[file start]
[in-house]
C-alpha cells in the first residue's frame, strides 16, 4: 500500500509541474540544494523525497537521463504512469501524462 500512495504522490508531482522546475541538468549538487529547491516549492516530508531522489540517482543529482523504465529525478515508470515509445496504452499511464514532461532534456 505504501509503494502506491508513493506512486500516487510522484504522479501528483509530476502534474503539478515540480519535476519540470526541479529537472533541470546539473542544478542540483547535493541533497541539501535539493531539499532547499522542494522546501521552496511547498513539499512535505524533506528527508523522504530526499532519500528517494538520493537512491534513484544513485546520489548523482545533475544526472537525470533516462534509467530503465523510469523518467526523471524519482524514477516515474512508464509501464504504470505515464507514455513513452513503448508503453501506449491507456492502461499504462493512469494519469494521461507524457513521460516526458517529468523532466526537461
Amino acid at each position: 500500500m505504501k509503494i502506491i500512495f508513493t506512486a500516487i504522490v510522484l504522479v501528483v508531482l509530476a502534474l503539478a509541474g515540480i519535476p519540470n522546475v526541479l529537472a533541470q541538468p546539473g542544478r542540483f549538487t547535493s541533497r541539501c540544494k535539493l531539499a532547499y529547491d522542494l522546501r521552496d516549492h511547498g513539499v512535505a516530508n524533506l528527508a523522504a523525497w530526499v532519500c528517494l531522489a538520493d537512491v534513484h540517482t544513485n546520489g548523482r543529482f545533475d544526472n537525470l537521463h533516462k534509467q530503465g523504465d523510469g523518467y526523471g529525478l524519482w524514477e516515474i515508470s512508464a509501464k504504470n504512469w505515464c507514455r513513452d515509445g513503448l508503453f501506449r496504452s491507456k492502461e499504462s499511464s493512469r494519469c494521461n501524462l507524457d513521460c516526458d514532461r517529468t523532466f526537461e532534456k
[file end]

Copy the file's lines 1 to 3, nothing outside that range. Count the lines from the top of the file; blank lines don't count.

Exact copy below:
[in-house]
C-alpha cells in the first residue's frame, strides 16, 4: 500500500509541474540544494523525497537521463504512469501524462 500512495504522490508531482522546475541538468549538487529547491516549492516530508531522489540517482543529482523504465529525478515508470515509445496504452499511464514532461532534456 505504501509503494502506491508513493506512486500516487510522484504522479501528483509530476502534474503539478515540480519535476519540470526541479529537472533541470546539473542544478542540483547535493541533497541539501535539493531539499532547499522542494522546501521552496511547498513539499512535505524533506528527508523522504530526499532519500528517494538520493537512491534513484544513485546520489548523482545533475544526472537525470533516462534509467530503465523510469523518467526523471524519482524514477516515474512508464509501464504504470505515464507514455513513452513503448508503453501506449491507456492502461499504462493512469494519469494521461507524457513521460516526458517529468523532466526537461
Amino acid at each position: 500500500m505504501k509503494i502506491i500512495f508513493t506512486a500516487i504522490v510522484l504522479v501528483v508531482l509530476a502534474l503539478a509541474g515540480i519535476p519540470n522546475v526541479l529537472a533541470q541538468p546539473g542544478r542540483f549538487t547535493s541533497r541539501c540544494k535539493l531539499a532547499y529547491d522542494l522546501r521552496d516549492h511547498g513539499v512535505a516530508n524533506l528527508a523522504a523525497w530526499v532519500c528517494l531522489a538520493d537512491v534513484h540517482t544513485n546520489g548523482r543529482f545533475d544526472n537525470l537521463h533516462k534509467q530503465g523504465d523510469g523518467y526523471g529525478l524519482w524514477e516515474i515508470s512508464a509501464k504504470n504512469w505515464c507514455r513513452d515509445g513503448l508503453f501506449r496504452s491507456k492502461e499504462s499511464s493512469r494519469c494521461n501524462l507524457d513521460c516526458d514532461r517529468t523532466f526537461e532534456k